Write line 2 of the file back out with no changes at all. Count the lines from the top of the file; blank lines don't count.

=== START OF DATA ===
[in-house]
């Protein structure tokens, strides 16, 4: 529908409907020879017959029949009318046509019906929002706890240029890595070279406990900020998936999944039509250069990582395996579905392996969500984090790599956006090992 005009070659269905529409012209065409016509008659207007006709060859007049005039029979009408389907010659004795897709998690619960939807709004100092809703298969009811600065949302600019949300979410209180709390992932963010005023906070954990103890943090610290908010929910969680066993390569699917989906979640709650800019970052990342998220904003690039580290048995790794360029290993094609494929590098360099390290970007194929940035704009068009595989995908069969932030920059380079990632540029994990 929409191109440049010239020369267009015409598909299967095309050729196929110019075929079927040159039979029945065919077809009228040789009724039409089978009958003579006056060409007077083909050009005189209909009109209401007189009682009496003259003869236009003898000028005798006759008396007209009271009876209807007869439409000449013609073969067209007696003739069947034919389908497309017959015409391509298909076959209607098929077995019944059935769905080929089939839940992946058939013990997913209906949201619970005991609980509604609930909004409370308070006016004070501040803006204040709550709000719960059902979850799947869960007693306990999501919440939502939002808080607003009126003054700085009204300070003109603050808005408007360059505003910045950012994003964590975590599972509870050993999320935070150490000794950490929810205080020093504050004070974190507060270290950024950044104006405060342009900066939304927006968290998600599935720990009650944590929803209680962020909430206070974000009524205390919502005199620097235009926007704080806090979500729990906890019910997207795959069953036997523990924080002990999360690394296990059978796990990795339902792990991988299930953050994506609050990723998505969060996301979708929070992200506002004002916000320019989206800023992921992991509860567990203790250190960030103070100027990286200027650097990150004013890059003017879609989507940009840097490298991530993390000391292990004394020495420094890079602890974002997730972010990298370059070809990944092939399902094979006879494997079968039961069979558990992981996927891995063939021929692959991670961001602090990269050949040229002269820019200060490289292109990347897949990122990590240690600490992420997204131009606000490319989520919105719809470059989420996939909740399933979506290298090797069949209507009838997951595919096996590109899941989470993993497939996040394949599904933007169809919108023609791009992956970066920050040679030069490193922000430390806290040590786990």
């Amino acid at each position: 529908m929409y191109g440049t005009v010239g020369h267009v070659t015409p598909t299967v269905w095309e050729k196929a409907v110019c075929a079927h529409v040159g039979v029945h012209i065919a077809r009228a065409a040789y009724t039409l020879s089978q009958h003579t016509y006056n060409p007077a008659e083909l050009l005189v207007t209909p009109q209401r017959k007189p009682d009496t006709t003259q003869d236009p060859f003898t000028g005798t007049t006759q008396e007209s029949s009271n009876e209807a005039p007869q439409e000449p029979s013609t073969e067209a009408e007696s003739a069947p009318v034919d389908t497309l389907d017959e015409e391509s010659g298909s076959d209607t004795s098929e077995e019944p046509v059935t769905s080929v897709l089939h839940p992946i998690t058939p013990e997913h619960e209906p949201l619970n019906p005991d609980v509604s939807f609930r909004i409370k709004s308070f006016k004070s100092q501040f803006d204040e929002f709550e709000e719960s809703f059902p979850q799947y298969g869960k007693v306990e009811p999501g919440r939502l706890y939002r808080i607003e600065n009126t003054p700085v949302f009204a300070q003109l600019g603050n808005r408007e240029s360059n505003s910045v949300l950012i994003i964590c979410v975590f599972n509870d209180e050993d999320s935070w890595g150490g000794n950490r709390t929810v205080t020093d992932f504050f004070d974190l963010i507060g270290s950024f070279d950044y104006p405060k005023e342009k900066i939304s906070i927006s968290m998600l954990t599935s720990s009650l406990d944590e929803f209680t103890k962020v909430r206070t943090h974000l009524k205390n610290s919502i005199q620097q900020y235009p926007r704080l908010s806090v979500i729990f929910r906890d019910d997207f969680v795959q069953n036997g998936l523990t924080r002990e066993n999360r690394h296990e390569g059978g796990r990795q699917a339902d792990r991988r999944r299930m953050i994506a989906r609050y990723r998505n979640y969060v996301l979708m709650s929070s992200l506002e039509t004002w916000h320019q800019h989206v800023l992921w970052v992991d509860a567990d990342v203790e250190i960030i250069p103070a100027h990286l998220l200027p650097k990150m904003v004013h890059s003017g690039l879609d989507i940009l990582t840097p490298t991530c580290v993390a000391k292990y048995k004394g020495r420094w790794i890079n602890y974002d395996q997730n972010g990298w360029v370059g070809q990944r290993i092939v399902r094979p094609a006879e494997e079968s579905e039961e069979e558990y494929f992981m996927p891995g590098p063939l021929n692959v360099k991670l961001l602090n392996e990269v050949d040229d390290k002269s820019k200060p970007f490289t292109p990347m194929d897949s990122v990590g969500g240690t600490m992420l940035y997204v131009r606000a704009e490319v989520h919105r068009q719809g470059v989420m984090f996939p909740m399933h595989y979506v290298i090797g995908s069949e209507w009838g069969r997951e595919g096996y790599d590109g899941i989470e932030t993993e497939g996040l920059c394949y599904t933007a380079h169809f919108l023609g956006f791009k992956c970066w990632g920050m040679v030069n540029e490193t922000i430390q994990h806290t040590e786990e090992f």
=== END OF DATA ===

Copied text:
């Protein structure tokens, strides 16, 4: 529908409907020879017959029949009318046509019906929002706890240029890595070279406990900020998936999944039509250069990582395996579905392996969500984090790599956006090992 005009070659269905529409012209065409016509008659207007006709060859007049005039029979009408389907010659004795897709998690619960939807709004100092809703298969009811600065949302600019949300979410209180709390992932963010005023906070954990103890943090610290908010929910969680066993390569699917989906979640709650800019970052990342998220904003690039580290048995790794360029290993094609494929590098360099390290970007194929940035704009068009595989995908069969932030920059380079990632540029994990 929409191109440049010239020369267009015409598909299967095309050729196929110019075929079927040159039979029945065919077809009228040789009724039409089978009958003579006056060409007077083909050009005189209909009109209401007189009682009496003259003869236009003898000028005798006759008396007209009271009876209807007869439409000449013609073969067209007696003739069947034919389908497309017959015409391509298909076959209607098929077995019944059935769905080929089939839940992946058939013990997913209906949201619970005991609980509604609930909004409370308070006016004070501040803006204040709550709000719960059902979850799947869960007693306990999501919440939502939002808080607003009126003054700085009204300070003109603050808005408007360059505003910045950012994003964590975590599972509870050993999320935070150490000794950490929810205080020093504050004070974190507060270290950024950044104006405060342009900066939304927006968290998600599935720990009650944590929803209680962020909430206070974000009524205390919502005199620097235009926007704080806090979500729990906890019910997207795959069953036997523990924080002990999360690394296990059978796990990795339902792990991988299930953050994506609050990723998505969060996301979708929070992200506002004002916000320019989206800023992921992991509860567990203790250190960030103070100027990286200027650097990150004013890059003017879609989507940009840097490298991530993390000391292990004394020495420094890079602890974002997730972010990298370059070809990944092939399902094979006879494997079968039961069979558990992981996927891995063939021929692959991670961001602090990269050949040229002269820019200060490289292109990347897949990122990590240690600490992420997204131009606000490319989520919105719809470059989420996939909740399933979506290298090797069949209507009838997951595919096996590109899941989470993993497939996040394949599904933007169809919108023609791009992956970066920050040679030069490193922000430390806290040590786990």